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Abstract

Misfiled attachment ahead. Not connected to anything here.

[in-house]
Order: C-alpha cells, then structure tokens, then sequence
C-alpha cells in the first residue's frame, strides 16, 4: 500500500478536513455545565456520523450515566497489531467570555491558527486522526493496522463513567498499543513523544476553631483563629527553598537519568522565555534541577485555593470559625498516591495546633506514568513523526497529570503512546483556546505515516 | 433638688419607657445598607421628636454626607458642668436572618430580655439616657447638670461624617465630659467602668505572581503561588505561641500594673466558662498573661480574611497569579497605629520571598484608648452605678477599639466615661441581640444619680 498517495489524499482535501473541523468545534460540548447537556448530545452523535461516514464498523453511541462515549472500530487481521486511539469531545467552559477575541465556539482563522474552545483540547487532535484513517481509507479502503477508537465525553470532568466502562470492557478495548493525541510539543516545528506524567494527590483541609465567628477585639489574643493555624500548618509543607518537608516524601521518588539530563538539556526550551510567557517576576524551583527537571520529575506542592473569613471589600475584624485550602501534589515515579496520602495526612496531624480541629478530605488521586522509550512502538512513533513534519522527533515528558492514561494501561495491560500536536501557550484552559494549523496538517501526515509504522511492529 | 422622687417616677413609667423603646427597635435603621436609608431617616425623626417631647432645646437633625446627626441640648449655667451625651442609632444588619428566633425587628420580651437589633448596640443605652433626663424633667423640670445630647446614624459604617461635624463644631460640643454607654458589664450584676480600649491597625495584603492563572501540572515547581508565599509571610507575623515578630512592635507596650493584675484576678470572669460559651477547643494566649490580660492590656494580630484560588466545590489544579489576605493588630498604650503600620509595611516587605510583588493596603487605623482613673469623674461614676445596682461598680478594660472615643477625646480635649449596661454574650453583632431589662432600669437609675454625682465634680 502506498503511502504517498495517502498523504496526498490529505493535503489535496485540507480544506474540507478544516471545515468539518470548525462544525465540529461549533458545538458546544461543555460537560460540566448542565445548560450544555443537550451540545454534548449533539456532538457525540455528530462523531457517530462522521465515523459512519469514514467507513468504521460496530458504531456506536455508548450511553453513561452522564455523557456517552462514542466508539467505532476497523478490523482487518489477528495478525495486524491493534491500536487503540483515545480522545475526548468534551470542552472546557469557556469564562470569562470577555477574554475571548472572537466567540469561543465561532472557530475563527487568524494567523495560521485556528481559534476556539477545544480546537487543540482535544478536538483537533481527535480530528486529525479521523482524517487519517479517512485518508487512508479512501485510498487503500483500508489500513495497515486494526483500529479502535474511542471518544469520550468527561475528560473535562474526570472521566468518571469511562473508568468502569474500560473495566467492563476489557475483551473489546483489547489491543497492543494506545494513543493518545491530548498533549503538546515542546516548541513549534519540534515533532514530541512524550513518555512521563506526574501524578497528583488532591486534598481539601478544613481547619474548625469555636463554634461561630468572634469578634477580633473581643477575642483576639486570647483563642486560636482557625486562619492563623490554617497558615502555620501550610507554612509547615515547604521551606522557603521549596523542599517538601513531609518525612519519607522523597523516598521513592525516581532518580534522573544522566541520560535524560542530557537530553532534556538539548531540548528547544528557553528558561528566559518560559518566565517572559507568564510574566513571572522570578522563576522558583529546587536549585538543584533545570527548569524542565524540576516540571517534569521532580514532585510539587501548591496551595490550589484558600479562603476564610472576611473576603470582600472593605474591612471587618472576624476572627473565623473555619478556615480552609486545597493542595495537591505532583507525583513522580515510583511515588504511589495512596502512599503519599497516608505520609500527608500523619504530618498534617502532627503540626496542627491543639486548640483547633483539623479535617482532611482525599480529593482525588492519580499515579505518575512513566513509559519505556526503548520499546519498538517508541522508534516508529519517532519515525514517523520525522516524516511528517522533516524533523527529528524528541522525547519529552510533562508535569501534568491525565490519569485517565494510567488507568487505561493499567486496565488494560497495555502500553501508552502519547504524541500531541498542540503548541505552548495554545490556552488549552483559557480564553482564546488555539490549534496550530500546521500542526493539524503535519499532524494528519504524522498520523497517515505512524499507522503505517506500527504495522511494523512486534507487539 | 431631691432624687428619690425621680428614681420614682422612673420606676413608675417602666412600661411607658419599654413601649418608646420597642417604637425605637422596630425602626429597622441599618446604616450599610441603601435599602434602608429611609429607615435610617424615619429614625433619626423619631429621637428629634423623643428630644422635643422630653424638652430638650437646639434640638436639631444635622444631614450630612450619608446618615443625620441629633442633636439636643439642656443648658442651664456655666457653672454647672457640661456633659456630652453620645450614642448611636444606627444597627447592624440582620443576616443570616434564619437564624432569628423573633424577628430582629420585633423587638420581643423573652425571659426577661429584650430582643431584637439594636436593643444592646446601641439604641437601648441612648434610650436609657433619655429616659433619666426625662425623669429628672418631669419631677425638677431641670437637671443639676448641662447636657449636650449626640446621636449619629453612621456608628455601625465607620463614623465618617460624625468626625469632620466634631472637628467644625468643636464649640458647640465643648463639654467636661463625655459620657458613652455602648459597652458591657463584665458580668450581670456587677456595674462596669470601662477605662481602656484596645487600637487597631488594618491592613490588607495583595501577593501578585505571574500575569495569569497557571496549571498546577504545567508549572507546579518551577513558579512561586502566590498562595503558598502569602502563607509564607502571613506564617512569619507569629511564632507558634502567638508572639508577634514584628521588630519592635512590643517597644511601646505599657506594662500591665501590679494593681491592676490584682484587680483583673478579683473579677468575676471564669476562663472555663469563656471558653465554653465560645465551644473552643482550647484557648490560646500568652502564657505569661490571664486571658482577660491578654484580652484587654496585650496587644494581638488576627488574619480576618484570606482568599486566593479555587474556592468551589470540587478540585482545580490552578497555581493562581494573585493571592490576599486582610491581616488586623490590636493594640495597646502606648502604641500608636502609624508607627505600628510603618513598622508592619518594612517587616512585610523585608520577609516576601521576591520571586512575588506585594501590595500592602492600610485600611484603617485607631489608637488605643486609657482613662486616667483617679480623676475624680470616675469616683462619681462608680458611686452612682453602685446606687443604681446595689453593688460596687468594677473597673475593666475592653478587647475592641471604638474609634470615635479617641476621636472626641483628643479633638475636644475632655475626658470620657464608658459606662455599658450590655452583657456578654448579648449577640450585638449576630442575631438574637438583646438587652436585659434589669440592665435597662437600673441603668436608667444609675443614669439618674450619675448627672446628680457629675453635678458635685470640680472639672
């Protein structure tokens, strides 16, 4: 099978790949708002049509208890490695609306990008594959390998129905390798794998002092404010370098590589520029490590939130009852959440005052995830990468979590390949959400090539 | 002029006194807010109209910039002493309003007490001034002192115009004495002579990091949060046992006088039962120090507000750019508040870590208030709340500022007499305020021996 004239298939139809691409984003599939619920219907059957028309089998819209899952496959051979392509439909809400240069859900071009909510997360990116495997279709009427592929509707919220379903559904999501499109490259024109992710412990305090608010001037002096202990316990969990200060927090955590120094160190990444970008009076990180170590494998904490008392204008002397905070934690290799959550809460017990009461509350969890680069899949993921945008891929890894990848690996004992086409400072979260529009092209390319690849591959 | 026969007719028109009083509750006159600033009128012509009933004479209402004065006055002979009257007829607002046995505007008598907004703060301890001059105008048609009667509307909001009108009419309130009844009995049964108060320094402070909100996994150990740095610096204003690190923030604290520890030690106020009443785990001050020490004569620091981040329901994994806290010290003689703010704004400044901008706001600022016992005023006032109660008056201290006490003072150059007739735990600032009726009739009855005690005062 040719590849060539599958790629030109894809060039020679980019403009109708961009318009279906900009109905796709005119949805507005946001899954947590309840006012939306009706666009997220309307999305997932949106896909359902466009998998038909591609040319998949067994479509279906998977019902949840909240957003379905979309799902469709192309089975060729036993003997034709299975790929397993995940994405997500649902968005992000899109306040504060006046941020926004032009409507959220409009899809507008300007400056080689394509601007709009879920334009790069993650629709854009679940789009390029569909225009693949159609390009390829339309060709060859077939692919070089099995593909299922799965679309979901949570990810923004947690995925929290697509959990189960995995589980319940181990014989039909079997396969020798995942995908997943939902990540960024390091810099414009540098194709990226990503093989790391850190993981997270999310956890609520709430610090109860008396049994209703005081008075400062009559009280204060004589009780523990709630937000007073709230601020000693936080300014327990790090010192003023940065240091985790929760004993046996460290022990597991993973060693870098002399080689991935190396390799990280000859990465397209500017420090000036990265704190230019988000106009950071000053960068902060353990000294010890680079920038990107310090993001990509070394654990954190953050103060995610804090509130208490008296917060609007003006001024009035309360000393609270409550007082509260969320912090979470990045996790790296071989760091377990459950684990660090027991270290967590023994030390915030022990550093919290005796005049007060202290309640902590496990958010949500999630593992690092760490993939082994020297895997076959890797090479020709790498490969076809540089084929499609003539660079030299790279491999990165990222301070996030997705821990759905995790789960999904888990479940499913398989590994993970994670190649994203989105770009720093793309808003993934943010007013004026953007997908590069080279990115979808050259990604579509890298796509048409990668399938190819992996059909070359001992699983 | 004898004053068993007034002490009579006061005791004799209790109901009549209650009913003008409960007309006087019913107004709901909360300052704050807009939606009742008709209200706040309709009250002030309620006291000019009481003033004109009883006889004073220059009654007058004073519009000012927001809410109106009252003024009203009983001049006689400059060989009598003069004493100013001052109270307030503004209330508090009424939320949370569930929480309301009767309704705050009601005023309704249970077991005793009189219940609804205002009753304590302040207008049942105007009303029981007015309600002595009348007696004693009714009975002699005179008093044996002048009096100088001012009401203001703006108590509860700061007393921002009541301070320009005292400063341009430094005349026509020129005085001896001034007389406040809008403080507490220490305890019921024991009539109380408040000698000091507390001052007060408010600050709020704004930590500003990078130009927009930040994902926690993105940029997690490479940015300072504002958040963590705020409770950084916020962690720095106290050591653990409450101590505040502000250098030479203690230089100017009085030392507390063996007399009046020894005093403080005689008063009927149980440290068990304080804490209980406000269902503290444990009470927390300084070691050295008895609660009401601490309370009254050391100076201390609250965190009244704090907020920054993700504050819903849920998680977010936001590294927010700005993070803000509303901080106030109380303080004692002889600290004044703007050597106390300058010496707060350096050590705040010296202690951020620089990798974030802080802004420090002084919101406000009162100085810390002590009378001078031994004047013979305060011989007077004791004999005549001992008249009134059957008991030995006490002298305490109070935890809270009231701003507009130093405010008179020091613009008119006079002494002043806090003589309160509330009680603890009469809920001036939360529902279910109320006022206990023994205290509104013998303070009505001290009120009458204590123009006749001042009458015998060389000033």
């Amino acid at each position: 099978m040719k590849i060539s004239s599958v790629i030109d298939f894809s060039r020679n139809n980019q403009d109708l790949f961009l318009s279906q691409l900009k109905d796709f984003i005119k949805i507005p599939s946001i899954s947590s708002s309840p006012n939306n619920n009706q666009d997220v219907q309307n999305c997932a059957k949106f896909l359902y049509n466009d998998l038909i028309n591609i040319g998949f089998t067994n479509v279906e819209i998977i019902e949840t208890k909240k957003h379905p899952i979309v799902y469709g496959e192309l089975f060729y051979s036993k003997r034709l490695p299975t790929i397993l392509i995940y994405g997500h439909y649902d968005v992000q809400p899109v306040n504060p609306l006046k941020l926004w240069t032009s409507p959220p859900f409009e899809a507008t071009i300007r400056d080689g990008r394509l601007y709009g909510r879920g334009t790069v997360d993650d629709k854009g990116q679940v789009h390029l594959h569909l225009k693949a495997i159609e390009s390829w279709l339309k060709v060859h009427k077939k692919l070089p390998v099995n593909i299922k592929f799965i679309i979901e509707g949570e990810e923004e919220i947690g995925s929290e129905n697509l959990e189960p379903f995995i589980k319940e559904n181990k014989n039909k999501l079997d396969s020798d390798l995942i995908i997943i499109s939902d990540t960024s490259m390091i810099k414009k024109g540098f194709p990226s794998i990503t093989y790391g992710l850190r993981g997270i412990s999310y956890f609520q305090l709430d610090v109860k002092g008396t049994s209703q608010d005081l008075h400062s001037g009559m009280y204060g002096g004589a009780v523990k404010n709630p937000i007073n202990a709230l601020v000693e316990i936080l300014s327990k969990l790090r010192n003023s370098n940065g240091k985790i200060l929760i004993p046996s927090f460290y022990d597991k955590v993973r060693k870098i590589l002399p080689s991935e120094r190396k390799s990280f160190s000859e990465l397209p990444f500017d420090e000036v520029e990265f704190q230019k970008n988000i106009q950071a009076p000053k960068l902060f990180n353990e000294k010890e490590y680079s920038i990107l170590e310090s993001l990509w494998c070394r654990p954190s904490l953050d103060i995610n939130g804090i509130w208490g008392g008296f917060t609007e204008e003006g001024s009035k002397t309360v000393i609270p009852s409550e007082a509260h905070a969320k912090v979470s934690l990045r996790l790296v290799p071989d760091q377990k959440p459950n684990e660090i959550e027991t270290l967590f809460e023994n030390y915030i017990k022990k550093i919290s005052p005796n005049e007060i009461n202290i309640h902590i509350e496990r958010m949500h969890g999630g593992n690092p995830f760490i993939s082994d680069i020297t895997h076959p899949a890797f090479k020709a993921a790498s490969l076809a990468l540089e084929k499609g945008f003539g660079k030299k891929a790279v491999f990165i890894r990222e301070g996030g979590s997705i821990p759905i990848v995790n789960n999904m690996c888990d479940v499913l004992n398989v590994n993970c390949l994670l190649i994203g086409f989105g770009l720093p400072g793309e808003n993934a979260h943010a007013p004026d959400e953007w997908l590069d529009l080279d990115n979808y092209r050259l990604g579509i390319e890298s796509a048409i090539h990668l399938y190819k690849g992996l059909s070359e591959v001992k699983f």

We developed and validated a measure that would comprehensively capture religious coping strategies used by Hindus in the United States (U.S.). Based on qualitative interviews with Hindus (N = 15) and existing religious coping measures, a Hindu religious coping scale was constructed. After a pilot test of this scale among Hindus in the Midwest (N = 42), a sample of Hindus across the U.S. (N = 164) completed the Hindu religious coping scale along with measures of mental health. Results indicated that religious coping was a salient construct for Hindus and related to better mental health. Empirical data revealed specific forms of religious coping that are characteristic of Hindu theology. Further, results of the factor analyses of the Hindu religious coping scale yielded three factors, “God-focused” religious coping, “Spirituality-focused” religious coping, and “Religious guilt, anger, and passivity.” Findings provided support for the reliability and validity of the Hindu religious coping scale. Implications for theory and practice were discussed. © 2003 Wiley Periodicals, Inc. J Comm Psychol 31: 607–628, 2003.